If this is an unweighted measure, as I think is the case, then I worry this will lead to the conclusion that employees at smaller companies are less "intrapreneurial" but in fact, I suspect that if you weighted this so that it was on a per employee basis then the resulting outcome would be much more balanced.
Additionally, I wanted to point out the similarities of some concepts being measured here and those which are measured in other survey frameworks looking at innovation. Specifically, this survey protocol and the Oslo Manual
, which the Organisation for Economic Co-operation and Development (OECD) uses to measure innovation at the firm level, both appear to look at whether the new business activity involves a new product or service. There is a lot of potential overlap in concepts between entrepreneurship and innovation so this isn't surprising but should be noted.
Read the full report, Intrapreneurship - an international study
3/10/2010 1:00:00 PM By
This year the Census Bureau finally received full funding of their plan to expand coverage of the service sector. On Friday, March 12, the Brookings Institution will host a workshop
that will examine this expanded service sector work. I won't be there but this is without a doubt among the most important improvements underway to our timely measurement of the economy.
3/10/2010 9:00:00 AM By
My colleague, Dane Stangler, has a new report out today in Kauffman's series looking at business dynamics. Today's report, High Growth Firms and the Future of the American Economy
, is a really easy and compelling read highlighting the importance of considering new and young firms as the United States works to advance job growth. Anyone who read Dane's piece from last fall, Where Will the Jobs Come From
, will enjoy this addition as well.
What I like best about Dane's new report is that it doesn't gloss over really complicated topics like change and the nature of competition between entering businesses and established businesses. It also provides good statistics on the nature of growing businesses in 2007 such as:
- "Gazelle" firms (ages three to five years old and fast growing) comprise less than 1 percent of all companies, yet generate roughly 10 percent of new jobs in any given year.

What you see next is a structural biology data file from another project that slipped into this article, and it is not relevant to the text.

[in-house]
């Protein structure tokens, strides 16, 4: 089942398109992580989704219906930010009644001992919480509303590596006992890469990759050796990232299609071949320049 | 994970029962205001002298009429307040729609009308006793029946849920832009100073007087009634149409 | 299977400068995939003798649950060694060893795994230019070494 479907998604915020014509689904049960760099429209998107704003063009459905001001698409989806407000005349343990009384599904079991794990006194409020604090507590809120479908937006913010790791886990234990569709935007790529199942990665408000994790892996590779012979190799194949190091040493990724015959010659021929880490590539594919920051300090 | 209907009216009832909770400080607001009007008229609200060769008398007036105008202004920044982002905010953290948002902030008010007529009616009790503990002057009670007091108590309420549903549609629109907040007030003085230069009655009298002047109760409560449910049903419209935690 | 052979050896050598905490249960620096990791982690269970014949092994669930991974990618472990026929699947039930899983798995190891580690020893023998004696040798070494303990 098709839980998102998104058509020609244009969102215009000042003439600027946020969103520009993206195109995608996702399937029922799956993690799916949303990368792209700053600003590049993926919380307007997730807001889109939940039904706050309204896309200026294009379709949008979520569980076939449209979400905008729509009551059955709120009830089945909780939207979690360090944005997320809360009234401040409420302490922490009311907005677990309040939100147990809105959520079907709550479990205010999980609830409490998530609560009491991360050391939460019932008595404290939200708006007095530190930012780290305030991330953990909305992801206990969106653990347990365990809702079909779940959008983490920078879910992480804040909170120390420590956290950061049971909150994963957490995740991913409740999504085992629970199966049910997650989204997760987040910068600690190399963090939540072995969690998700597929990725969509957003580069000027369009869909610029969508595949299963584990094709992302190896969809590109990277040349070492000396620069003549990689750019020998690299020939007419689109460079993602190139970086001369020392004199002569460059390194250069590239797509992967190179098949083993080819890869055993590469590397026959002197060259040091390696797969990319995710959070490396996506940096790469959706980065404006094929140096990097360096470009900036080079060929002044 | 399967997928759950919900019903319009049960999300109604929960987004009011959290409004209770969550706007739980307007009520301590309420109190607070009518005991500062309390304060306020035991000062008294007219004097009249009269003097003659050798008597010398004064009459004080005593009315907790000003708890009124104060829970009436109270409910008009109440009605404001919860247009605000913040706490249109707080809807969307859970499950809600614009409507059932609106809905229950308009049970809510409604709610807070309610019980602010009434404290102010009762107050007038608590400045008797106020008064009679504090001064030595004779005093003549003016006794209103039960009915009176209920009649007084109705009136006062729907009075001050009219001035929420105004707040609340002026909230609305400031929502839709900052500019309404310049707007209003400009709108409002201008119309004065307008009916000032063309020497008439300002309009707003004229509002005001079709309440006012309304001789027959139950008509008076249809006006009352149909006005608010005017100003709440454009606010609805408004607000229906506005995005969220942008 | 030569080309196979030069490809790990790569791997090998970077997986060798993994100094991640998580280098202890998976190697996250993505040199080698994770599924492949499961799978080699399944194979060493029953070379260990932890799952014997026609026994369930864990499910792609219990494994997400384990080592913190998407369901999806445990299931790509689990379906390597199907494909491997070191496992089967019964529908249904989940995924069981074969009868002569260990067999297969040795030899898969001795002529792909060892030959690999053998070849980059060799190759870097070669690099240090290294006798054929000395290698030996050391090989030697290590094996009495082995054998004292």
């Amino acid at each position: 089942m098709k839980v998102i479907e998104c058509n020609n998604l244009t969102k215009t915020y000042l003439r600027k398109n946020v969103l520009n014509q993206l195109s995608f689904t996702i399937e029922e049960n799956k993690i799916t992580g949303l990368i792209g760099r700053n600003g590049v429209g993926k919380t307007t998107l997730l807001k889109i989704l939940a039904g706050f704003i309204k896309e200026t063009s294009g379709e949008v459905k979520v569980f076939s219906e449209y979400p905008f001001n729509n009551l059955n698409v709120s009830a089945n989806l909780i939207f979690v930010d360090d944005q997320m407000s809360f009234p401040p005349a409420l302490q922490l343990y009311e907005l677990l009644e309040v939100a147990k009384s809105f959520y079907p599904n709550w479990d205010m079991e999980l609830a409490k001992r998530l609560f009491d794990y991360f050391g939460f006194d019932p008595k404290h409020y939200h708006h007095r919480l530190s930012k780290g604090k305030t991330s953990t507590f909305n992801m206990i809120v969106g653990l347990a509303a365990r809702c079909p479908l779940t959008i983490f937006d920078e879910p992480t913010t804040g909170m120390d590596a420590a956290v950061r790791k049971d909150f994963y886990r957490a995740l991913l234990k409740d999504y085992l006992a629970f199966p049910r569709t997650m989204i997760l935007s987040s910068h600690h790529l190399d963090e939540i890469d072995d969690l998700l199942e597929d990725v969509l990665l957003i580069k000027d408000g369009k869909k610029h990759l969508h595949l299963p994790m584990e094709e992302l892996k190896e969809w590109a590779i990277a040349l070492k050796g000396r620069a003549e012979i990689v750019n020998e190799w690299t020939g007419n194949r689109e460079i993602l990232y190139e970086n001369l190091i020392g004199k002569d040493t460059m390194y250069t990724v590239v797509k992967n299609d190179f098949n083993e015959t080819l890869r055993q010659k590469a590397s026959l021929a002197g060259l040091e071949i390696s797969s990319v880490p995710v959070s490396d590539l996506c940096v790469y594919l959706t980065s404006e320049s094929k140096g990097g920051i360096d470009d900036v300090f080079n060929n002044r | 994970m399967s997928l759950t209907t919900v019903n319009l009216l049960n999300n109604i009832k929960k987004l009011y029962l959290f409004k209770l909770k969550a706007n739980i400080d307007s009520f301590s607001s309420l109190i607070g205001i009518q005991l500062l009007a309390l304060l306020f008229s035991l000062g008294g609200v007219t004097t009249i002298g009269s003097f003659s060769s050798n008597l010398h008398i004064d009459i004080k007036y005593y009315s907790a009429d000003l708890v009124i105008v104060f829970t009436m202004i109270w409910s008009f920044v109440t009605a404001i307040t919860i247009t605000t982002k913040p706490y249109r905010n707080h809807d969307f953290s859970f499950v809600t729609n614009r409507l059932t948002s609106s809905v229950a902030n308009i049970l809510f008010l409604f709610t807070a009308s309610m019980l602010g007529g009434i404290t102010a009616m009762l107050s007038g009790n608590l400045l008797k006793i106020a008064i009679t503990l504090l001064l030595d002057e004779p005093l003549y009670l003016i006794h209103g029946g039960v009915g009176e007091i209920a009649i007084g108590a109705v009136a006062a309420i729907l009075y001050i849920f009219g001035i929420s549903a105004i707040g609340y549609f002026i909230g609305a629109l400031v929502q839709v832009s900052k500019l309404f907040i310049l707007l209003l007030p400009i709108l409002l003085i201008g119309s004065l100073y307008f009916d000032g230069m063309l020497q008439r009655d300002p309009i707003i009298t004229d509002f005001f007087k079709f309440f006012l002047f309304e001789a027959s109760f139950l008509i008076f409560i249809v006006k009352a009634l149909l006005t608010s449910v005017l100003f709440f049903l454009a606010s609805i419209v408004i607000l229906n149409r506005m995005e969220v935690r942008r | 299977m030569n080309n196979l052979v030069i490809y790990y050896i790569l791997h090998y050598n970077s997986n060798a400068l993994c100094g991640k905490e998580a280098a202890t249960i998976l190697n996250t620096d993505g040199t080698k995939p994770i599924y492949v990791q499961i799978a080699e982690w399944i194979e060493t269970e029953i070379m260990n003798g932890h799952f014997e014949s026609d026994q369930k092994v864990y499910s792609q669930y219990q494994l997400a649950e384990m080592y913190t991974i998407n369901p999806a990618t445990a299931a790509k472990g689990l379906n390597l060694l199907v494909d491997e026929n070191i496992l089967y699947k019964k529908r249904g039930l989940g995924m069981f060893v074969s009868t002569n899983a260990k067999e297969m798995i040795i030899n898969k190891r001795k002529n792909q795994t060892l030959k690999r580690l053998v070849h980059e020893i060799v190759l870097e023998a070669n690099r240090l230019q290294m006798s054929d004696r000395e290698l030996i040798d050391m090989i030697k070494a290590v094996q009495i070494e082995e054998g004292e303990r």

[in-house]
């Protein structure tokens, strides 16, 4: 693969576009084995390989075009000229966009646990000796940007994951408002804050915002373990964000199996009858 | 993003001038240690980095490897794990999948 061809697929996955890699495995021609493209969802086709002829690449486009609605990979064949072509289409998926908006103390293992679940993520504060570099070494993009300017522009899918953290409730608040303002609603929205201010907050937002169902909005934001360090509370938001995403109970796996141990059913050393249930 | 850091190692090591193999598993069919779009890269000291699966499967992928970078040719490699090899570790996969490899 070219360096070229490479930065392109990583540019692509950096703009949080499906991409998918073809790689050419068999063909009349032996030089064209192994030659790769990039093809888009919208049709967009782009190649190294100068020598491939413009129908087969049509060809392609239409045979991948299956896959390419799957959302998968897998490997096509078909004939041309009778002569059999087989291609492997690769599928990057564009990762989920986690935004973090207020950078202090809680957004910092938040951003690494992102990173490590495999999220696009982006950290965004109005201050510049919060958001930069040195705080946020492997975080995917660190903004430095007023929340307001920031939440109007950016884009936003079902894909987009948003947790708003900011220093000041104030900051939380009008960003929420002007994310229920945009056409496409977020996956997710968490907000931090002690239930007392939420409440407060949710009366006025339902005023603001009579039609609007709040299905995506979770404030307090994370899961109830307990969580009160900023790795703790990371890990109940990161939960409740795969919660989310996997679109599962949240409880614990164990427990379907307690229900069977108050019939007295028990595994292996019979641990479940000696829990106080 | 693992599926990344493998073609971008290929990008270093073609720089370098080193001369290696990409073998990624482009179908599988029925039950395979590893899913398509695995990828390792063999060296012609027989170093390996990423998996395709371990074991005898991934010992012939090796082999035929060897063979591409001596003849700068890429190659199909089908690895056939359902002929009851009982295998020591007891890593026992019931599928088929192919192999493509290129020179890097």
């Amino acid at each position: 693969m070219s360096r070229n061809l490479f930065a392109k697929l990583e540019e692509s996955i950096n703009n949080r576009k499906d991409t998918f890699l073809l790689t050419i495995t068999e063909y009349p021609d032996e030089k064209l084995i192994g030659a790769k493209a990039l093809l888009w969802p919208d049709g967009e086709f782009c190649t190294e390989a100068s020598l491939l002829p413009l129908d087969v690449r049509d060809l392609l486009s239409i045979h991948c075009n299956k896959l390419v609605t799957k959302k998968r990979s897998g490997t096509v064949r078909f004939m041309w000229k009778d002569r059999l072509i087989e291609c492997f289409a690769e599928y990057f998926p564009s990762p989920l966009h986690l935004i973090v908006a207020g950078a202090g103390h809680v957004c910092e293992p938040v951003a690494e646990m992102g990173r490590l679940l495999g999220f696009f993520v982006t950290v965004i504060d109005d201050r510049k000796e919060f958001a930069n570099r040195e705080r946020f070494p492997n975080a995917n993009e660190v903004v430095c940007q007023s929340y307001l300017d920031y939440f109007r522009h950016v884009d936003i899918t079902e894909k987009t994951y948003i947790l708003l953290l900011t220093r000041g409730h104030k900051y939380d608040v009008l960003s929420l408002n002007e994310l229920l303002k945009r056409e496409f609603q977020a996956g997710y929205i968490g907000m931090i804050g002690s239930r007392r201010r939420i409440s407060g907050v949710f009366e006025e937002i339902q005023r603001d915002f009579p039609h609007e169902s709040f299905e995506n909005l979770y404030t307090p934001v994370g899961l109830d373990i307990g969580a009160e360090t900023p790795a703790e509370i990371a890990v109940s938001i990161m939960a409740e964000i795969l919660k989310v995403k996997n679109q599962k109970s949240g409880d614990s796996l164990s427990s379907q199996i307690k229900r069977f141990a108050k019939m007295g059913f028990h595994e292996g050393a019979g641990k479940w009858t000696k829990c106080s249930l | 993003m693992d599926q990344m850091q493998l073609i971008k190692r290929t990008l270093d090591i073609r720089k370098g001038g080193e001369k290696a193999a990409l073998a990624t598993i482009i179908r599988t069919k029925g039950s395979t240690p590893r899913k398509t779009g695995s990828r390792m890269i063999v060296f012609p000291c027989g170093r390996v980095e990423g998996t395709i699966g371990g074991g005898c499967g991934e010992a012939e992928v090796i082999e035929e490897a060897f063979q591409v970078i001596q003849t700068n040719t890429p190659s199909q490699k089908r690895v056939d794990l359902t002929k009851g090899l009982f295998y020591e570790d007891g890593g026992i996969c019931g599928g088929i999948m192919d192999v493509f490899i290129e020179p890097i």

- The "average" firm in the top 1 percent of the growth distribution contributes 88 jobs per year. The average firm in the economy as a whole, on the other hand, adds two or three net new jobs each year.
The report goes on to offer a series of policy recommendations for officials working to promote this population of businesses.
3/9/2010 7:00:00 PM By
The National Federation of Independent Businesses (NFIB)'s Index of Small Business Optimism is out for February 2010 and showed a small drop in optimism among business owners. Even more depressing than a one-month lull is the fact that the index has remained below a level of 90 for its longest period ever. Read more from the Wall Street Journal or on the NFIB website.
3/9/2010 12:00:00 PM By
The last couple of months haven't been good for me and blogging. It was much harder than I anticipated to get time to blog while on leave to take care of my new daughter, Dorothy, whom we adopted in late November. But, as you can see from her photo, the time off with Dorothy was well worth it!
In many ways, taking a break from blogging was a good thing for me. It gave me some time to reflect on a year of blogging on the topic of entrepreneurship and innovation data. The topic still elicits great intellectual passion for me and as such I will be ramping my blogging back up. Indeed, if there is anything I have seen in the last year of economic tumult and policy crisis it is that it is there can be great returns to a continual focus on a particular topic, even as others interest ebbs and flows. We were lucky that our focus on ramping up entrepreneurship measures at Kauffman started back in 2002 and that many of the efforts were implemented before the crisis started, such as the Kauffman Firm Survey
and the Organsation for Economic Co-operation and Developments indicators
. It will be very hard for many statistical groups to implement new series until the pace of economic change has flattened out and baselines can be established. Some of our less well-known programs, such as support for the work of Andy Reamer at the Brookings Institutions on bringing the U.S. statistical system into the 21st century, recognized more systematic problems with economic measurement - a topic which has become too apparent to everyone searching for answers in the current environment.